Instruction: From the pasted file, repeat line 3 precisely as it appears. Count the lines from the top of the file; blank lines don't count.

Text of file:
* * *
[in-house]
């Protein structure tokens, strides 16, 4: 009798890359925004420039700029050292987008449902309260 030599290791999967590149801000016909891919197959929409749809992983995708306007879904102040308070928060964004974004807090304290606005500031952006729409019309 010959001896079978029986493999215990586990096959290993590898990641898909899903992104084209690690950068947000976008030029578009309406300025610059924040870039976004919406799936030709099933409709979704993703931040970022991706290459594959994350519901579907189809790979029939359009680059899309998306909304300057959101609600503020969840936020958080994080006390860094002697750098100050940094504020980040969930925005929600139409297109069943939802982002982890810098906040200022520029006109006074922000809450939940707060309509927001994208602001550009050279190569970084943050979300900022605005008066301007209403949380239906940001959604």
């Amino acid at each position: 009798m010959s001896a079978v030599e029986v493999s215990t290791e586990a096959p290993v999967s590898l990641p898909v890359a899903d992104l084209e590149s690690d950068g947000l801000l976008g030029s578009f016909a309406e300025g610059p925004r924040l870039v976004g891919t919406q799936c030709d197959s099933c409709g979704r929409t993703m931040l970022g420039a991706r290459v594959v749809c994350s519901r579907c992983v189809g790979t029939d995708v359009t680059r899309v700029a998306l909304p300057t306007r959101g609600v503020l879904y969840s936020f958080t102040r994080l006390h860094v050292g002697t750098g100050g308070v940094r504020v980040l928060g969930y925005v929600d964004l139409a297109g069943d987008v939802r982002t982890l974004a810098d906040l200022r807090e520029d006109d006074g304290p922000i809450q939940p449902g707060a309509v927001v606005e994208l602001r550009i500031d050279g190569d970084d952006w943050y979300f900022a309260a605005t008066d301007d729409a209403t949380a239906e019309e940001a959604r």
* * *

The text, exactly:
């Amino acid at each position: 009798m010959s001896a079978v030599e029986v493999s215990t290791e586990a096959p290993v999967s590898l990641p898909v890359a899903d992104l084209e590149s690690d950068g947000l801000l976008g030029s578009f016909a309406e300025g610059p925004r924040l870039v976004g891919t919406q799936c030709d197959s099933c409709g979704r929409t993703m931040l970022g420039a991706r290459v594959v749809c994350s519901r579907c992983v189809g790979t029939d995708v359009t680059r899309v700029a998306l909304p300057t306007r959101g609600v503020l879904y969840s936020f958080t102040r994080l006390h860094v050292g002697t750098g100050g308070v940094r504020v980040l928060g969930y925005v929600d964004l139409a297109g069943d987008v939802r982002t982890l974004a810098d906040l200022r807090e520029d006109d006074g304290p922000i809450q939940p449902g707060a309509v927001v606005e994208l602001r550009i500031d050279g190569d970084d952006w943050y979300f900022a309260a605005t008066d301007d729409a209403t949380a239906e019309e940001a959604r």